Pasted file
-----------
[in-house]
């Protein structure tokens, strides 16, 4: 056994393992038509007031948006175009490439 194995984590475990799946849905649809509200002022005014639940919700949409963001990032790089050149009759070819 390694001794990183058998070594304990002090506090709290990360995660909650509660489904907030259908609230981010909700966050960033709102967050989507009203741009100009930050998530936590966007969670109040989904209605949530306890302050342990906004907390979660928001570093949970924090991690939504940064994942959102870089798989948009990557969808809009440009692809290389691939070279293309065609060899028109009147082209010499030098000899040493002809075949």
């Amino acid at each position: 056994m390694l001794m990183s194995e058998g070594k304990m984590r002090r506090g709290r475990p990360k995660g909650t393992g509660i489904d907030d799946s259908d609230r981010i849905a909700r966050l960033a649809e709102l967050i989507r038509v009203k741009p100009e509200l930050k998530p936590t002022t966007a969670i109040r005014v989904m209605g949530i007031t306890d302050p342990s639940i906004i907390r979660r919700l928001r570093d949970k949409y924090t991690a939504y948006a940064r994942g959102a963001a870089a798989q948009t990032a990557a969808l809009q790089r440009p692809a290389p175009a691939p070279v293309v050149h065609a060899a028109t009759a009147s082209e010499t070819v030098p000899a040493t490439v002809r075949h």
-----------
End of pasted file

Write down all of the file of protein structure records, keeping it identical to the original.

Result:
[in-house]
């Protein structure tokens, strides 16, 4: 056994393992038509007031948006175009490439 194995984590475990799946849905649809509200002022005014639940919700949409963001990032790089050149009759070819 390694001794990183058998070594304990002090506090709290990360995660909650509660489904907030259908609230981010909700966050960033709102967050989507009203741009100009930050998530936590966007969670109040989904209605949530306890302050342990906004907390979660928001570093949970924090991690939504940064994942959102870089798989948009990557969808809009440009692809290389691939070279293309065609060899028109009147082209010499030098000899040493002809075949």
């Amino acid at each position: 056994m390694l001794m990183s194995e058998g070594k304990m984590r002090r506090g709290r475990p990360k995660g909650t393992g509660i489904d907030d799946s259908d609230r981010i849905a909700r966050l960033a649809e709102l967050i989507r038509v009203k741009p100009e509200l930050k998530p936590t002022t966007a969670i109040r005014v989904m209605g949530i007031t306890d302050p342990s639940i906004i907390r979660r919700l928001r570093d949970k949409y924090t991690a939504y948006a940064r994942g959102a963001a870089a798989q948009t990032a990557a969808l809009q790089r440009p692809a290389p175009a691939p070279v293309v050149h065609a060899a028109t009759a009147s082209e010499t070819v030098p000899a040493t490439v002809r075949h």